4.1 billion years ago the first single celled life appeared on earth. After another 2 billion years, two of these cells combined to form more complex eukaryotic cells, such stuff as you and I are made of. Another billion years and groups of these cells got together to form multicellular life. Roughly half a billion years further on and groups of these multicellular organisms started to form hives, shoals, and herds. Evolution is accelerating.
The process was repeated with humans. Bands got together to form tribes, tribes got together to form city states, city states got together to form nations, nations got together to form trading blocs and global organisations.
The tendency for life to co-operate over ever increasing scales is not a fluke. It is driven by the logic of game theory: at all stages of evolution the potential is always there for co-operating groups to do better than competing individuals.
Today climate change is providing the stimulus for the cycle to repeat itself. The environmental crisis is a tragedy of the commons – all the economic benefits of burning fossil fuels accrue to individual nations, whilst the costs of global warming are shared by all. Thus as a competing nation the self-interested course of action is always to pollute more. And as Milinski demonstrated with his climate change game, countries aren’t going to do enough purely out of a sense of duty, even when the worst is threatened.
Make no mistake: our survival is at stake here. We have repeatedly failed to stay within the modest targets politicians have set themselves. Humanity’s only way out of the problem is to form a united global co-operative that spans the planet. Then the tragedy of the commons disappears. In many ways this is already happening. As the Ancient Greeks imagined, we must be as cells in the great body of humanity.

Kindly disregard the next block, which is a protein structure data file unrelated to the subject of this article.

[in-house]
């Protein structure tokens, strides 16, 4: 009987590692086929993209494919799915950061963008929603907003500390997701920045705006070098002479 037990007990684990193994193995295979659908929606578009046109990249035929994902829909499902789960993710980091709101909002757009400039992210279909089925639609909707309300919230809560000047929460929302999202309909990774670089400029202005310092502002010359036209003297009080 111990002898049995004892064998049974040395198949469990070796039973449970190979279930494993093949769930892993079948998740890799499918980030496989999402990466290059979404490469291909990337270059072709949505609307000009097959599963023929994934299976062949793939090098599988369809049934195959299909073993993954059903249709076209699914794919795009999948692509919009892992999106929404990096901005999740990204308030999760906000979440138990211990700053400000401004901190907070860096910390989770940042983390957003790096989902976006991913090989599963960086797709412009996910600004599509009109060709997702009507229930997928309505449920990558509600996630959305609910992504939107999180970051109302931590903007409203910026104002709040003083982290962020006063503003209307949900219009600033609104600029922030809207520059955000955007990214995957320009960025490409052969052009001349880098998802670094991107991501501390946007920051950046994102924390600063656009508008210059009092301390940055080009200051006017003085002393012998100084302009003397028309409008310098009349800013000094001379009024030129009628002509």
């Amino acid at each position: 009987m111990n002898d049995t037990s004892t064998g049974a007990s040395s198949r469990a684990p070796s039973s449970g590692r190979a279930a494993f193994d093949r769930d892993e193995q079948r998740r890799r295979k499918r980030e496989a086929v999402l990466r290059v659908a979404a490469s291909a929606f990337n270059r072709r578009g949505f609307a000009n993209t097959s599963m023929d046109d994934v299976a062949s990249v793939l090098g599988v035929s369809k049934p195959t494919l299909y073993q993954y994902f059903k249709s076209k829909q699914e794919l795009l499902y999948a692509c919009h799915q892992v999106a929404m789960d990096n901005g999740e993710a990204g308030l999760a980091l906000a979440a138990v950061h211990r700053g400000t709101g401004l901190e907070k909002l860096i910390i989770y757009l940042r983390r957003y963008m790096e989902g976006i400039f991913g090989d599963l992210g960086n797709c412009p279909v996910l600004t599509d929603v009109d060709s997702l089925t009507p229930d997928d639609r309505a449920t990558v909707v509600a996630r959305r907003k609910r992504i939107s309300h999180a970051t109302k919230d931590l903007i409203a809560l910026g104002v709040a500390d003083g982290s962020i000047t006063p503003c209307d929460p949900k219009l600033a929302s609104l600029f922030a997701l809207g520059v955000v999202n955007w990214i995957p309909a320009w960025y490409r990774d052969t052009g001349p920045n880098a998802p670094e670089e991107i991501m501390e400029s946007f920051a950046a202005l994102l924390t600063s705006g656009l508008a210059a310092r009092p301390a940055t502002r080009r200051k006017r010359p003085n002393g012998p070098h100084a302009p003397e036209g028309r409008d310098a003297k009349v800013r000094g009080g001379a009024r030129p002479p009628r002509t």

This is not an idealist’s pipe dream. This is the natural trajectory of evolution, something that has been achieved again and again at all stages of life on this planet.
I fully understand that some people don’t think this way, that some people only care about “them and their own”. Others have broadened this circle to include members of their nation as “their own”. But an increasingly vocal minority are waking up to the understanding that unless “their own” comes to mean humanity as a whole, then there won’t be any of “us or them” left at all.
Viewing humanity as one family does not require you to be a saint. No one’s asking you to give away all your possessions. The transition can be embodied by a few small changes. Animal agriculture is an environmental catastrophe, accounting for 15% of all man made emissions. That’s more than all the cars, trains, boats and planes combined. On the level of a unified humanity, eating meat is selfish behaviour. All the benefits of eating meat accrue to the individual, while we all pay the price.
Cancerous cells are cells that have stopped working for the whole organism and have started working for themselves. At the level of the individual organism cancer is cellular selfishness. Just as eating meat at the level of the global superorganism is individual selfishness.